For a year and a half, state and local pensions were improving.
State and local pension fund investments are heavily tied to stocks. So when the market tanks, the gap between a pension's present value and its expected future obligations grows. When that gap — known as the unfunded liability — increases, lawmakers are pressured to get involved.
"When pension investments fall short, government contributions rise, leading to tax increases or spending cuts and sometimes even to cuts in promised benefits for workers and retirees," Don Boyd and Yimeng Yin write in their analysis from the Rockefeller Institute of Government at the State University of New York.
In light of the third-quarter decline, the historically bad market start to the year — the Dow, S&P 500 and Nasdaq are each down more than 9 percent — does not bode well for pensions. Sure, markets can rebound by the end of the first quarter, but the slide means they're starting from behind.
"It's better to be sitting on a pile of money than sitting in a hole trying to dig your way out," Boyd said in an email.
As he and Yin lay out, investment shortfalls over the third quarter of 2015 caused unfunded pension liabilities — that gap between current value and future obligations — to grow by $268 billion, to $1.7 trillion, according to Federal Reserve Board data. In other words, unfunded liabilities ended the third quarter about equal to 9.5 percent of economic output (otherwise known as gross domestic product) for that quarter. That's a 1.4 percentage point rise from the quarter before.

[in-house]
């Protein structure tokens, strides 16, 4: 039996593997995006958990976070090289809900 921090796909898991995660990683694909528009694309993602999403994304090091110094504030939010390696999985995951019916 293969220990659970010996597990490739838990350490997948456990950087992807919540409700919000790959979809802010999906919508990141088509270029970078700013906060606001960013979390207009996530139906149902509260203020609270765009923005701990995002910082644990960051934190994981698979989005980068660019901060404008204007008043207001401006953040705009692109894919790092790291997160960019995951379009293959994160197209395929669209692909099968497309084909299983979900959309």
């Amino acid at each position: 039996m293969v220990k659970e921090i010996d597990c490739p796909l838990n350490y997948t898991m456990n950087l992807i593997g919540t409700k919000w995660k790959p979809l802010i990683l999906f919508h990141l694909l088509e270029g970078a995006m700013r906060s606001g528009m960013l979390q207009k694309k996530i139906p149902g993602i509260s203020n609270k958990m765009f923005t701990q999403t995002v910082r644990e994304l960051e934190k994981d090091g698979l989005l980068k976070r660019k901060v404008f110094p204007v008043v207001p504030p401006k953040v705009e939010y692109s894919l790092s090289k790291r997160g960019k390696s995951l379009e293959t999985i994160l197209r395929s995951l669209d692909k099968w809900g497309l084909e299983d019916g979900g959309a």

"It is always possible that good returns will balance out bad returns, and vice versa, but there is no guarantee of that," Boyd and Yin write.
In fact, as they point out, there were more stretches like the third quarter of 2015 than not. Over the past 25 years, unfunded liabilities rose by 1.4 percentage points as a share of GDP in 13 quarters. They shrank by that much in just two quarters, as the Rockefeller chart below shows.
Quarter-to-quarter changes don't necessarily drive policy, but they do add up.
"If the July-September shortfall were spread over 30 years, it would be roughly equivalent in size to a 3.9 percent surcharge on state and local income taxes for thirty years, or a 15 percent cut in highway capital outlays for the same period," Boyd and Yin write.
The only way to reduce the risk, they argue, is to pay more into the pension funds in the first place — a policy taxpayers may not be able to get behind.
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